Companies need IT expertise. Recent data suggests that by 2020, more than three-quarters of organizations will “experience visible business disruptions due to skills gaps.” Just two years ago, only 25 percent of businesses said the skills gap was an issue.
Every year, during the holiday season, TrainACE likes to give back to the communities that we live and work in by choosing local non-profit charities to contribute to. This year we chose Companion Bridge and the Brainy Camp Association.
In today's blog Alice Peek, one of Companion Bridge's founders describes how the organization started, what it does and how your contributions can help keep struggling families and individuals, united with their animal companions.
The cyber skills gap is widening: Recent data suggests a shortfall of more than 3 million IT experts in the next three years. What does this mean for your business? Looking for new staff to meet expanding tech requirements may not be possible — instead, companies are better served bolstering current employee experience with the right mixture of on-site training and classroom-led learning.
Virtual classroom training is on the rise — recent data from the National Education Policy Center (NEPC) reports more than 528 full-time virtual schools across the United States serving almost 300,000 students. So it’s no surprise to see this carry over into the workforce, especially for information technology professionals; virtual IT training offers companies a way to keep staff on-site while they earn certifications or refresh needed skills.
IT classroom training, meanwhile, gives employees the chance to go hands-on and get practical experience in their chosen field of study, experience they can leverage when they’re back managing local server stacks and handling security issues.
What’s the best fit? Let’s dig into the pros and cons of virtual training and live classroom offerings.
Human interaction remains the single biggest threat to businesses as they attempt to secure their networks from cyber-attack. Increasingly sophisticated phishing attacks represent the dominant way in which cyber-criminals manipulate employees within small and large businesses, to open their networks to malicious activities. It's not surprising then, that venture capitalists are paying close attention to the cybersecurity awareness training market.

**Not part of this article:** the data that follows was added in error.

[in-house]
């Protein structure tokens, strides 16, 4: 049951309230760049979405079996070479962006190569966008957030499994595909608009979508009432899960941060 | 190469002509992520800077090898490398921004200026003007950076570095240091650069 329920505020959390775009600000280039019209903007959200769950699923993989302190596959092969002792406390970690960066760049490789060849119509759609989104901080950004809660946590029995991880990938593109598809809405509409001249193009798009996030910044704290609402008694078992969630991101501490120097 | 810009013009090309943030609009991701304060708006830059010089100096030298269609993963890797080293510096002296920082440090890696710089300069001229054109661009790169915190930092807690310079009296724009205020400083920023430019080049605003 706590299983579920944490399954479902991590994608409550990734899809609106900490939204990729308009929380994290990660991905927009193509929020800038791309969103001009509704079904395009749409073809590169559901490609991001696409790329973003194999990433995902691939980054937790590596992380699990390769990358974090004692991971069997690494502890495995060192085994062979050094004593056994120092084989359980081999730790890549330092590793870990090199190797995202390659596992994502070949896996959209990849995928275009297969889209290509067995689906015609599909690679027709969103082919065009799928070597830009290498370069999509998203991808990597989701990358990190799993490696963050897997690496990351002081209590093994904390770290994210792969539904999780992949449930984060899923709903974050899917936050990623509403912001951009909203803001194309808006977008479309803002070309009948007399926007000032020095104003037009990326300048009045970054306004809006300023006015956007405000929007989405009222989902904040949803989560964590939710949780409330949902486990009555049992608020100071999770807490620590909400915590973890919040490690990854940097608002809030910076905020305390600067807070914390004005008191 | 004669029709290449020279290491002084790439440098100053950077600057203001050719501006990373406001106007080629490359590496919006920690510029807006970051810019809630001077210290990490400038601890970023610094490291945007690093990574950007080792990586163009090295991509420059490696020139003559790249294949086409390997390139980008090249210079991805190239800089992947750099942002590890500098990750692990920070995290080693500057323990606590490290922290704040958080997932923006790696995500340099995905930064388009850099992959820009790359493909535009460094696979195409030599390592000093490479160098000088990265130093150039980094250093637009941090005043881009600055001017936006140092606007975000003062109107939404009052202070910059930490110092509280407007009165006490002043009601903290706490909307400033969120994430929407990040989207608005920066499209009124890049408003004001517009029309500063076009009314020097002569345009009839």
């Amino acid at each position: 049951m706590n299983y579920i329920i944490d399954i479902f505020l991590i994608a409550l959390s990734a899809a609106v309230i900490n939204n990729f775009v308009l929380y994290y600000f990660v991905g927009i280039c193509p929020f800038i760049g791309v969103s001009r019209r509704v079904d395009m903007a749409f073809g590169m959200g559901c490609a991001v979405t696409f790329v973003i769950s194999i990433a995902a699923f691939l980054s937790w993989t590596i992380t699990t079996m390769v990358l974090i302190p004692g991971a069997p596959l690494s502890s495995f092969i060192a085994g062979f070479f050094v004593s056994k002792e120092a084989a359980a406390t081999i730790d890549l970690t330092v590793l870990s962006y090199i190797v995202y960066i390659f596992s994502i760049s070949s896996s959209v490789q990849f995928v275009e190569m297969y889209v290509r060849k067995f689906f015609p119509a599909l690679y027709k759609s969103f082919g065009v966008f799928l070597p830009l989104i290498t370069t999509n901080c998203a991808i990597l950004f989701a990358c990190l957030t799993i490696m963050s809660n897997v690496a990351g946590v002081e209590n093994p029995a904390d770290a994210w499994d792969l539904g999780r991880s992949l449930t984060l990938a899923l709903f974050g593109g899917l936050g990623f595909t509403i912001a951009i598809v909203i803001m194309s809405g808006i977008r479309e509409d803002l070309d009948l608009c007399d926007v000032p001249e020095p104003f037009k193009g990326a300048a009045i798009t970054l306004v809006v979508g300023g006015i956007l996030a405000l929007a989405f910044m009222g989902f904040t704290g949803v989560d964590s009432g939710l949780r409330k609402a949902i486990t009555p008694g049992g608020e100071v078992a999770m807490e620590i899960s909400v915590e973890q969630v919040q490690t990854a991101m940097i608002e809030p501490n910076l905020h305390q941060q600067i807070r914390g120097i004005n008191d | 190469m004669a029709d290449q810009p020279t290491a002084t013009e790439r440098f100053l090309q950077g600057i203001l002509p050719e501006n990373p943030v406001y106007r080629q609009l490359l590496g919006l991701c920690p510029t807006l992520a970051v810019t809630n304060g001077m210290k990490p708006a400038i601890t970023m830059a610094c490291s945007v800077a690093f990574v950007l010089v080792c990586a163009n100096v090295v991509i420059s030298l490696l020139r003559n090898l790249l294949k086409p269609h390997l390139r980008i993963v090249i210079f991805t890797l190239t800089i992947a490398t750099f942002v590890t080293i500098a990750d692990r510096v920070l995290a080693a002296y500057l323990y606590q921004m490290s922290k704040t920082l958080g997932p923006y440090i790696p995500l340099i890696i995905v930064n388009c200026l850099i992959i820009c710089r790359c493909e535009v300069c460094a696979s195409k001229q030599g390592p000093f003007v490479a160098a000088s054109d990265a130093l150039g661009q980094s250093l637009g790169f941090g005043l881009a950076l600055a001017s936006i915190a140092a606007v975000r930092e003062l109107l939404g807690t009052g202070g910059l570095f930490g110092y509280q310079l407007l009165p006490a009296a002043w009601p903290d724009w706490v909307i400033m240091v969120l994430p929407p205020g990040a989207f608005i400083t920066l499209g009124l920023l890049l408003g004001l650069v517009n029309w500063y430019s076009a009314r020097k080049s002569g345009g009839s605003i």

Cyber security is a growing field, with more than 350,000 open positions in the United States alone. What’s more, cyber and information security professionals often enjoy above-average salaries, autonomy and upward career mobility.
But how do you make the shift from front-line or mid-corporate IT to grab a lucrative cyber security career? Here are five tips to boost your chances of landing the job.
Customizing your resume - The Good News and the Bad News
First, the bad news: gone are the days of sending one-size-fits-all resumes and generic cover letters as part of your job applications. Now, the good news: it is quick and easy to learn the practical, yet creative skills to customize your resume and cover letters for your job applications. To that end, we created a short checklist for customizing your resumes and cover letters, which is located towards the bottom of the article.
Project Management Professional (PMP) Certification acts as the standard measure of competence for all project managers regardless of their industry of operation. It, therefore, follows that any individuals who are serving in project related fields such as IT and Cybersecurity would benefit significantly from formal project management training.
But why should a programmer, network engineer, or help desk technician get PMP certified? Especially if they are relatively new to the industry?